WorldTeach Ecuador volunteer Emily Mueller on teaching English as a foreign language, a new host family, and emborrajados:
One of the beautiful things about travelling and temporarily living in another country is the opportunity to meet new people on such a regular basis. I feel I’m asked all the time, How long have you been here?, and… How much longer do you have here?. The numbers continue to increase for the first question and decrease for the second. Right now I’m at 7 and 5. It’s getting really surreal that this experience is more than half way over, and that my time here will soon be coming to an end.
A lot has been happening and changing in my life here since my last post in mid-February. I finished my second of four cycles teaching at ILE and started teaching my third. I moved host families. I traveled to the Galapagos. I’ve gone through ups and and downs with bouts of homesickness and physical sickness. There’s been injuries. There’s been an abundance of moments where I’ve just been amazed by Ecuador in one way or another. I feel there’s hardly been time to reflect on everything I’ve been experiencing.
The world of knowledge takes a crazy turn when teachers themselves are taught to learn. – Bertolt Brecht
I’ll start with an update on teaching. So far, I taught Level 4 (of 8) Beginner Intermediate and Level 2 Beginner at ILE. This quote above is on point to how I’ve felt about teaching at ILE. First of all, I realized teaching may not be my passion as I had originally thought; or rather, my passion wasn’t so general. I taught English as a Second Language (ESL) to adult immigrant and refugee students in Minneapolis. I was so passionate about volunteering at this school, but I did fully realize why until after I arrived here. Now, I am teaching English as a Foreign Language (EFL) at a private language institute to the community of Riobamba. The majority of my students come from the middle to upper class, and are studying English for a variety of reasons. For the high school and university students, the goal is to pass English proficiency exams recently required by the government to graduate from college. Many also have dreams of travelling, studying, and/or living in another country. For my adult students, the goal is normally tied to a current or desired job. Although there is a need and a desire that exists, it isn’t as urgent as what I had experienced in my ESL volunteering position in Minneapolis. There was something about the more drastic and immediate need that fascinated me. Here, I don’t feel that same celebration over the small accomplishments, as the goals of my students are more far-reaching and long-term oriented. I’ve had doubts of my students’ progress and have fumbled many times with how best to teach to my students needs and interests.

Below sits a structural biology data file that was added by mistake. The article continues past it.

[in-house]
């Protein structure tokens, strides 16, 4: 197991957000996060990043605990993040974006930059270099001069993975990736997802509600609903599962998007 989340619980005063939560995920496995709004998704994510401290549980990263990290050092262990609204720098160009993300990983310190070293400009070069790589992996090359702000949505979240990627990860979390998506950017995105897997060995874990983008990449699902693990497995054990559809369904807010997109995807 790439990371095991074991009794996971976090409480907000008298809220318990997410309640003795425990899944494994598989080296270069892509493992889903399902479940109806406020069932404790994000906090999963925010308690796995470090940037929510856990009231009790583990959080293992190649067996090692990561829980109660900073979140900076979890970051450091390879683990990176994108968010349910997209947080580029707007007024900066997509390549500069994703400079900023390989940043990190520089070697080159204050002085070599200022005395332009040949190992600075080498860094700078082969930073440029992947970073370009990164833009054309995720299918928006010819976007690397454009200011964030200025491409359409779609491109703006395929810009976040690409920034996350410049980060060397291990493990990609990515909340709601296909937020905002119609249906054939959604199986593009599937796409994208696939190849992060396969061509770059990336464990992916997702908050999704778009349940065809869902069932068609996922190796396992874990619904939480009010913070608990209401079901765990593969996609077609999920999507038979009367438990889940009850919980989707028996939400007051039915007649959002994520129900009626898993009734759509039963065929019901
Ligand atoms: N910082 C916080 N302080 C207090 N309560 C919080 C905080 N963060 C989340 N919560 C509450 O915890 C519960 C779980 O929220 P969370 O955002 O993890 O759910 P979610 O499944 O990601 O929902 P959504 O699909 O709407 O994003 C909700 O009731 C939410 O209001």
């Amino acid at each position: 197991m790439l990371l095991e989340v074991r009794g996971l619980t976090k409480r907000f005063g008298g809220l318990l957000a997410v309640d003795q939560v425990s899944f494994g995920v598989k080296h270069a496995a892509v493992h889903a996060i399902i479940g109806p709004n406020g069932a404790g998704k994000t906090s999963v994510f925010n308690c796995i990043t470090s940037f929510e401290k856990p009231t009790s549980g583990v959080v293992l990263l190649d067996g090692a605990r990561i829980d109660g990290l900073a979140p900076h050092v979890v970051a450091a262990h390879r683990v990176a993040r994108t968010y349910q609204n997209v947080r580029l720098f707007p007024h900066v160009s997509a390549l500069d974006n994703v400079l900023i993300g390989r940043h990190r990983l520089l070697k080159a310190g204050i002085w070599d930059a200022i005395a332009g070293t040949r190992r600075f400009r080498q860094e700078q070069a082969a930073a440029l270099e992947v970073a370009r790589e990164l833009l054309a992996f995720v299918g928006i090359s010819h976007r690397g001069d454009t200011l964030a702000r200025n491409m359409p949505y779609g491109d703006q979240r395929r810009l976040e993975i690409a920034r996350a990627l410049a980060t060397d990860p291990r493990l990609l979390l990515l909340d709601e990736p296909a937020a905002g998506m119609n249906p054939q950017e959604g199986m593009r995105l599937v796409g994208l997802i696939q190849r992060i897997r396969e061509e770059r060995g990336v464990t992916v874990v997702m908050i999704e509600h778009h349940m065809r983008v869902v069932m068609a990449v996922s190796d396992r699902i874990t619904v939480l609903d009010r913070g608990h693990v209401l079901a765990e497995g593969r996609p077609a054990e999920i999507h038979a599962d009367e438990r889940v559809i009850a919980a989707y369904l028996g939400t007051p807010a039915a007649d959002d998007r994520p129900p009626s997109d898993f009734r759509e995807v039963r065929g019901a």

Despite the challenges, I’ve learned a lot, as Brecht suggests; for one, flexibility in the classroom is key. Especially when I began to teach beginner students in my Level 2 class last cycle, I often overshot or undershot their language capabilities. I’ve learned it is always best to assume less and teach more – starting with the basics and going from there. Another thing – simplicity. My more complex lessons often turn out to be far less successful than a simplistic lesson I planned at the last minute. I think there’s something to be said for letting the students inspire and shape the lesson. Even more than letting them influence the lesson, I’ve recently been experimenting with letting them teach the lesson. They love the ownership of writing at the board, explaining a grammar point to the class, leading a game, etc. In addition to increasing the students’ amount of language use, it’s also a great way to promote classroom community bonding. What has really been meaningful for me has been making connections to my students and seeing them form friendships among one another. Although my teaching style has adapted and grown throughout my teaching, one aspect that has hasn’t changed is my incorporation of yoga in the classroom. Yoga was something I always thought was important and unique to share with my students, and they really enjoy it. I’ve been able to incorporate it into my class in different ways, sometimes as an energizer, sometimes as a relaxer, sometimes to refocus energy and increase concentration, and at other times to just have some fun and let go. It’s an aspect of my class that students always seem to enjoy.